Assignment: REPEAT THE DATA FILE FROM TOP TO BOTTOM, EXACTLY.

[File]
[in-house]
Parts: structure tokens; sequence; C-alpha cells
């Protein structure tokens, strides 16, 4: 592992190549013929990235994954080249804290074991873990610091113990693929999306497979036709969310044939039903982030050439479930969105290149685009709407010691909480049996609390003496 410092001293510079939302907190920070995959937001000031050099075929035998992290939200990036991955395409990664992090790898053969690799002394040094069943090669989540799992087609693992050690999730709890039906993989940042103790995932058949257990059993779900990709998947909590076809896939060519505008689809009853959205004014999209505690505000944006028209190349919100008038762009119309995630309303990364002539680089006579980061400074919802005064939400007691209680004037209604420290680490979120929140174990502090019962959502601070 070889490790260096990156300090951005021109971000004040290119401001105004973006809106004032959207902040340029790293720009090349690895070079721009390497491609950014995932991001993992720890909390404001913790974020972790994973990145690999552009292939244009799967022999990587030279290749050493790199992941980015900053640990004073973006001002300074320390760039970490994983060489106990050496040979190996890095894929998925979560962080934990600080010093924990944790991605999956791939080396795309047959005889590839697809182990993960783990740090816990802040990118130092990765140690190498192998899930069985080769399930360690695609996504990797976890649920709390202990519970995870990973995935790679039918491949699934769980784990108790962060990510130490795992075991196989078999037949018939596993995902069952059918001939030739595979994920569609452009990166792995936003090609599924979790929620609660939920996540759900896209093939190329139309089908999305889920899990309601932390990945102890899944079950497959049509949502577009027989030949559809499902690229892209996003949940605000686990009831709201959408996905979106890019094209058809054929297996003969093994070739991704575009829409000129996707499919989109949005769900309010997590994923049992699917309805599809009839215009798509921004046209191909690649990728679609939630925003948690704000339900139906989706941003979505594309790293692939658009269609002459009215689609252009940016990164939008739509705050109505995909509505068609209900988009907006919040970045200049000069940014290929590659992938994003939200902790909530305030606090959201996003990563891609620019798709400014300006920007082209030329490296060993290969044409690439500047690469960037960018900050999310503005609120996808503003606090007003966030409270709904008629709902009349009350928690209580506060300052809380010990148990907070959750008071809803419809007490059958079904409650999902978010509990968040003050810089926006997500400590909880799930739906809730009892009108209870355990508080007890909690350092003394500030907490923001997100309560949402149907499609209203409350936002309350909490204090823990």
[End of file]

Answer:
[in-house]
Parts: structure tokens; sequence; C-alpha cells
């Protein structure tokens, strides 16, 4: 592992190549013929990235994954080249804290074991873990610091113990693929999306497979036709969310044939039903982030050439479930969105290149685009709407010691909480049996609390003496 410092001293510079939302907190920070995959937001000031050099075929035998992290939200990036991955395409990664992090790898053969690799002394040094069943090669989540799992087609693992050690999730709890039906993989940042103790995932058949257990059993779900990709998947909590076809896939060519505008689809009853959205004014999209505690505000944006028209190349919100008038762009119309995630309303990364002539680089006579980061400074919802005064939400007691209680004037209604420290680490979120929140174990502090019962959502601070 070889490790260096990156300090951005021109971000004040290119401001105004973006809106004032959207902040340029790293720009090349690895070079721009390497491609950014995932991001993992720890909390404001913790974020972790994973990145690999552009292939244009799967022999990587030279290749050493790199992941980015900053640990004073973006001002300074320390760039970490994983060489106990050496040979190996890095894929998925979560962080934990600080010093924990944790991605999956791939080396795309047959005889590839697809182990993960783990740090816990802040990118130092990765140690190498192998899930069985080769399930360690695609996504990797976890649920709390202990519970995870990973995935790679039918491949699934769980784990108790962060990510130490795992075991196989078999037949018939596993995902069952059918001939030739595979994920569609452009990166792995936003090609599924979790929620609660939920996540759900896209093939190329139309089908999305889920899990309601932390990945102890899944079950497959049509949502577009027989030949559809499902690229892209996003949940605000686990009831709201959408996905979106890019094209058809054929297996003969093994070739991704575009829409000129996707499919989109949005769900309010997590994923049992699917309805599809009839215009798509921004046209191909690649990728679609939630925003948690704000339900139906989706941003979505594309790293692939658009269609002459009215689609252009940016990164939008739509705050109505995909509505068609209900988009907006919040970045200049000069940014290929590659992938994003939200902790909530305030606090959201996003990563891609620019798709400014300006920007082209030329490296060993290969044409690439500047690469960037960018900050999310503005609120996808503003606090007003966030409270709904008629709902009349009350928690209580506060300052809380010990148990907070959750008071809803419809007490059958079904409650999902978010509990968040003050810089926006997500400590909880799930739906809730009892009108209870355990508080007890909690350092003394500030907490923001997100309560949402149907499609209203409350936002309350909490204090823990």